Writer and Director Anike Tourse on set of America’s Family in Mexico.

As the administration removes protective statuses from vulnerable immigrant populations, separates families and points to immigrants as alien and destructive to American culture, the need for reframing images and discourse around immigrant families has become increasingly urgent. While the cinematic American family has changed over the years (the Pritchett’s and the Dunphy’s of Modern Family are a far cry from the Beavers in Leave it to Beaver) I am interested in creating a film that presents today’s American family as both mixed status and mixed ethnic. Hence the Diaz family is born, a family that while fighting through separation due to unjust immigration laws, also grapples with disability, career change, the choice to intermarry, how to raise children with limited resources and how best to communicate in spite of generational, cultural and linguistic challenges.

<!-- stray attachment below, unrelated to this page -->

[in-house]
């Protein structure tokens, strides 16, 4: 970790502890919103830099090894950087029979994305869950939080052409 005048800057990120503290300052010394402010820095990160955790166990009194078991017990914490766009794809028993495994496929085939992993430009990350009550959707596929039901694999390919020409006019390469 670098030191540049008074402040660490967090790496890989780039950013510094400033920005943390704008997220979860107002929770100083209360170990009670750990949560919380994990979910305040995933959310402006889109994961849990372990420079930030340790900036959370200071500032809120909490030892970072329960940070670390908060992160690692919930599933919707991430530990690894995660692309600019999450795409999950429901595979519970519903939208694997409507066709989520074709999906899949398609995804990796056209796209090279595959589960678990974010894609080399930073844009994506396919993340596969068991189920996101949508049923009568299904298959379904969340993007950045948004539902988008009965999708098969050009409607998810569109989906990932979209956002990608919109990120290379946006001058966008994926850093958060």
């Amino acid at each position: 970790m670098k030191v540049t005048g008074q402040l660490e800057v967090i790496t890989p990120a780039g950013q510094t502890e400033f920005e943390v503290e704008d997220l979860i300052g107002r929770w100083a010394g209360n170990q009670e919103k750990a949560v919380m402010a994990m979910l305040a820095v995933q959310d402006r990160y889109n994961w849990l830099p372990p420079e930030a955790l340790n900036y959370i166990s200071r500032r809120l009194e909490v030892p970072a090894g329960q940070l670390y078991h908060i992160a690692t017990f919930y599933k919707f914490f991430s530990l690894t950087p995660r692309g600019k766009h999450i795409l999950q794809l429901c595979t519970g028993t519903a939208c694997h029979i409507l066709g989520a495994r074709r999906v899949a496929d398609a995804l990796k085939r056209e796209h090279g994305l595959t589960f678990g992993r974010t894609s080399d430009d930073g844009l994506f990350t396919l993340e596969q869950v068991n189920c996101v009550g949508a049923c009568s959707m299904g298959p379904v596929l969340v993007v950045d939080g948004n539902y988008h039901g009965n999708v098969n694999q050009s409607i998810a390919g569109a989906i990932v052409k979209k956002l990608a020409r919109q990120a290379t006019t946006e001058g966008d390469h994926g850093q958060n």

This period of escalated aggression toward immigrant families coincides with the #MeToo movement and a growing awareness of lack of representation both in front of and behind the camera. As the old standards of developing and consuming film and new media are breaking down and being recreated, I am especially excited for the partnership between multicultural artists, activists and community members to create a cinematic story that we believe will accurately reflect mixed, immigrant communities while also reaching a broad, diverse audience.